Wednesday, July 18, 2007

Reasons to Believe, or Reason vs. Belief?

My friend the Friendly Atheist has posted a (liberal) pastor's critique of presidential candidate John Edwards, who says that his opposition to gay marriage is "influenced" by his Southern Baptist background. The pastor says in response:

Sen. Edwards said his opposition to gay marriage has [been] influenced by his Southern Baptist background. Most Americans agree it was wrong and unconstitutional to use religion to justify slavery, segregation and denying women the right to vote. So why is it still acceptable to use religion to deny gay Americans their full and equal rights?

To which I ask the following questions. This is just off the top of my head, and doubtless there are still more (and better) questions that could be asked in response to this pastor's sloppy thinking:

  1. So are we saying that opposition to gay marriage is only OK if it's NOT motivated by religious reasons?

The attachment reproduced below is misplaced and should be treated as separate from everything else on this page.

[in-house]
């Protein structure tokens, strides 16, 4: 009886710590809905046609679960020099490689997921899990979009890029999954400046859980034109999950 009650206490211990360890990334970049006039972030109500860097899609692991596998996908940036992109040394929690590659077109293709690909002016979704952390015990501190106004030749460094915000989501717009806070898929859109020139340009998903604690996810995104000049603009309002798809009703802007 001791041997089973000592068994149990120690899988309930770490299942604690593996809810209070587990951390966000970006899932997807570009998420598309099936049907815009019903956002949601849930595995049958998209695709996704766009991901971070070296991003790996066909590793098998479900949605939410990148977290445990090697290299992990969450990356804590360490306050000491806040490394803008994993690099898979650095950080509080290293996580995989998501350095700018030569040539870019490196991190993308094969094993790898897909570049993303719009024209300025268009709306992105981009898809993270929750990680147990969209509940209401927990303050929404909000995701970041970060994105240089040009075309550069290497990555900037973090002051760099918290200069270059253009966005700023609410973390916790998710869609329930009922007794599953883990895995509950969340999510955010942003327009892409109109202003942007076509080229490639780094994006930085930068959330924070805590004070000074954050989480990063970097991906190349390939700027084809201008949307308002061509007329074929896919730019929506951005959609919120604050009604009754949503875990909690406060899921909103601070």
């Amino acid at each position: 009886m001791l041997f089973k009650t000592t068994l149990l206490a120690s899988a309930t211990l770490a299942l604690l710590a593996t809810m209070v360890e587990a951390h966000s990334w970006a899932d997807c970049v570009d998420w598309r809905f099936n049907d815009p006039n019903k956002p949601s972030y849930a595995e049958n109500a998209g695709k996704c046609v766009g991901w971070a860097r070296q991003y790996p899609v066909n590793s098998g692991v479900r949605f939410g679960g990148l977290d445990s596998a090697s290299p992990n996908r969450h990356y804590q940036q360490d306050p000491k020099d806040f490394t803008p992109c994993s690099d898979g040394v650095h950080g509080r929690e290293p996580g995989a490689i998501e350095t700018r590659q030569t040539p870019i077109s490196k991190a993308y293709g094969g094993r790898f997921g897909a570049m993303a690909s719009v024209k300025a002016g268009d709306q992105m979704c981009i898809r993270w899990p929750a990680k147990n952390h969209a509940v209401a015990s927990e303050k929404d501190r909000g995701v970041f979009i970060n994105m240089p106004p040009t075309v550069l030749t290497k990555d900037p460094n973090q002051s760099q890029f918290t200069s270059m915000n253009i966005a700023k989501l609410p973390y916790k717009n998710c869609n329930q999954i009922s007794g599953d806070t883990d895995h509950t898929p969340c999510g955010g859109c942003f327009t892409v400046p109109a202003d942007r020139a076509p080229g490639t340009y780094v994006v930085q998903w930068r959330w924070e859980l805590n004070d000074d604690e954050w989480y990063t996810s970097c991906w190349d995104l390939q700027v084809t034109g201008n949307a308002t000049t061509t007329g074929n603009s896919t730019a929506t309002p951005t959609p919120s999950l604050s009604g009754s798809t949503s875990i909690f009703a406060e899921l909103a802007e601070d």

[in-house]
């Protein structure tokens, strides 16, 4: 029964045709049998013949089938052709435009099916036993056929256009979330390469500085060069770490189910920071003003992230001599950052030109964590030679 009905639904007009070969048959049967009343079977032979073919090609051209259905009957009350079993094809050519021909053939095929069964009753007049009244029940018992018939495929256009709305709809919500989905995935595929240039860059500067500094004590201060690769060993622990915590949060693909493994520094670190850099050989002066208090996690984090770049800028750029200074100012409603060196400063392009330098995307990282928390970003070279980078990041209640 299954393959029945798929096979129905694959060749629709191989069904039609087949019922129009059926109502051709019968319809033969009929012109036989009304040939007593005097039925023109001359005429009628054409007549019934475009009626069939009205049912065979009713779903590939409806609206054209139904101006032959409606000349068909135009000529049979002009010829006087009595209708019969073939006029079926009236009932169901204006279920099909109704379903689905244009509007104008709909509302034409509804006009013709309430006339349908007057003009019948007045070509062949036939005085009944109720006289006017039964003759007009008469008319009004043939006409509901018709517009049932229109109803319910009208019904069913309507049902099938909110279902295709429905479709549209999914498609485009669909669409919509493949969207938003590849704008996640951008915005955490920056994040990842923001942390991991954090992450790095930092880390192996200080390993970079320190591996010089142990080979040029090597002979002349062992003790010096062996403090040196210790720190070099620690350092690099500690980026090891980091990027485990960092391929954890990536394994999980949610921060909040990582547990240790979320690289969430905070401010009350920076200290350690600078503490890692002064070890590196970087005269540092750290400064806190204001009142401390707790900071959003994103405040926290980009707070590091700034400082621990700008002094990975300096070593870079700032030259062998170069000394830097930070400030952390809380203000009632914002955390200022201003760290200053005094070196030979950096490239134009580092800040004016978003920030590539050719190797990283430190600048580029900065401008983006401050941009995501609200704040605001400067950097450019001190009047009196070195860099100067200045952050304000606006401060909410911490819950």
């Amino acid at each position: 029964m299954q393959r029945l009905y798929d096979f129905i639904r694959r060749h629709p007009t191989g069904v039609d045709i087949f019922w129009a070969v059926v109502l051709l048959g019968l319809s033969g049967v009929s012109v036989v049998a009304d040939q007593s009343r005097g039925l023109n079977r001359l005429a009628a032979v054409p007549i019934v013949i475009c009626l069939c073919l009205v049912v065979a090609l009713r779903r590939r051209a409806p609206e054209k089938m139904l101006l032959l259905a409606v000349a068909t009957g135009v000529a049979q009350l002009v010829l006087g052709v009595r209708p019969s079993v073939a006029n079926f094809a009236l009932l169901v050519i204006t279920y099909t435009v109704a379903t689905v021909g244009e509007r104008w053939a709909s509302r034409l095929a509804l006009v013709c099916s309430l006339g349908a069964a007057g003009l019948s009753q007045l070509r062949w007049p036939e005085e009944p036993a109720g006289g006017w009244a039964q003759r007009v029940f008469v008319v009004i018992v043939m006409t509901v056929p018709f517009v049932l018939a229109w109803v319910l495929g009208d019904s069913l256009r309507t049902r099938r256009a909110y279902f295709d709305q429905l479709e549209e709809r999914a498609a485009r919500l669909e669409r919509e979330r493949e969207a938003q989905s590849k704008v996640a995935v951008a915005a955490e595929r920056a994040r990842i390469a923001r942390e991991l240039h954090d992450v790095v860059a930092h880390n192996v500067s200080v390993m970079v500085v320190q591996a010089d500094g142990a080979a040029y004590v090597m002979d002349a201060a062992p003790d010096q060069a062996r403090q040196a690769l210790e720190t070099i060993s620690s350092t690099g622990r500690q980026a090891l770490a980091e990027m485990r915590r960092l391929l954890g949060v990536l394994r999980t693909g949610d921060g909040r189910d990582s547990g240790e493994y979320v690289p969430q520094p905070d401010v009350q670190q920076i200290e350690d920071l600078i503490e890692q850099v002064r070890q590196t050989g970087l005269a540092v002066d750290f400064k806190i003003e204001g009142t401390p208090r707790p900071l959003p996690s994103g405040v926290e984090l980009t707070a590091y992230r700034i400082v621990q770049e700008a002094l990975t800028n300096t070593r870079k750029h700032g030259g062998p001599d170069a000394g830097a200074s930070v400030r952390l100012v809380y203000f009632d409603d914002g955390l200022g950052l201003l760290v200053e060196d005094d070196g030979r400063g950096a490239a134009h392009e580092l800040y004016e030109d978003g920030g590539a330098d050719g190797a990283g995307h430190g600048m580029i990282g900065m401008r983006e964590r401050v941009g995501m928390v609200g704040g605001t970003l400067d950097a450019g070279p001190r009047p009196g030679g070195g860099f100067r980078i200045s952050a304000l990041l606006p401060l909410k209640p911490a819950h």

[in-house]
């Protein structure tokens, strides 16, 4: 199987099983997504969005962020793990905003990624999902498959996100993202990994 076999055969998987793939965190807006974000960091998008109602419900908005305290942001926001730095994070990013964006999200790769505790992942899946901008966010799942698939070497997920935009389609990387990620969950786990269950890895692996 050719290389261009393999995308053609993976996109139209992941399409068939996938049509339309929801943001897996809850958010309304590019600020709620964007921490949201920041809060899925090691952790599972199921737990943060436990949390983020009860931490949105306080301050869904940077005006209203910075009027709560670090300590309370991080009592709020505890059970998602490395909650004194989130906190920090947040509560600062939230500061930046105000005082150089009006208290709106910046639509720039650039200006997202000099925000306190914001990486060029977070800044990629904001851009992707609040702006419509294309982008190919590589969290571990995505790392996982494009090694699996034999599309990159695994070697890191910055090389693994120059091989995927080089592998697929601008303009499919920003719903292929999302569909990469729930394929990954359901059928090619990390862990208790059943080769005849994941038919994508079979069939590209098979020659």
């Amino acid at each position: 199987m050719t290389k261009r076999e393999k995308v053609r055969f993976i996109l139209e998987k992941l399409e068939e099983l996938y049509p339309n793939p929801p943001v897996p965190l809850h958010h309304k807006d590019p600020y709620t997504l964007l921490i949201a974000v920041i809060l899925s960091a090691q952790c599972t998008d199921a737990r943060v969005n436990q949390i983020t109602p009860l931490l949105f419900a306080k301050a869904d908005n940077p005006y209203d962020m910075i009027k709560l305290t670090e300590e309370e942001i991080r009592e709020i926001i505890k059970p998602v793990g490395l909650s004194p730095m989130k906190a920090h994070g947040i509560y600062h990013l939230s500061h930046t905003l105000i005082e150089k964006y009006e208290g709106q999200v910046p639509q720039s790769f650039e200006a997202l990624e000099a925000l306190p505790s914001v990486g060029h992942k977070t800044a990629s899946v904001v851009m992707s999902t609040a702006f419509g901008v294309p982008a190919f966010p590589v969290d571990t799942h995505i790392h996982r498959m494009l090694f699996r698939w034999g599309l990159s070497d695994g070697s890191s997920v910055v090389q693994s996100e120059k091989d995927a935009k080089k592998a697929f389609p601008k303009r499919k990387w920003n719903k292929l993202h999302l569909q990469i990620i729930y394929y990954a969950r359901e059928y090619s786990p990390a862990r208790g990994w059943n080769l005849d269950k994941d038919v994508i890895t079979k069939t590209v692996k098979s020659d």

2. Why should religion be excluded as a reason for having a political view? What makes it less valid than any other reason? Says who?
  3. If we're going to exlude religious conviction from the public square, then what if the reason given for a political position is 30% religious and 70% "secular" - is that OK? If not, then what if it's 5% religious and 95% secular? What if we disagree on how religiously motivated my position is? Then who gets to be umpire?
  4. What good is a religion that doesn't have any effect ("influence") on how I think about life issues?

And finally, if it was wrong for some to use religion to justify slavery, was it also wrong for Wilberforce to use "religion" as a reason to fight for its end?

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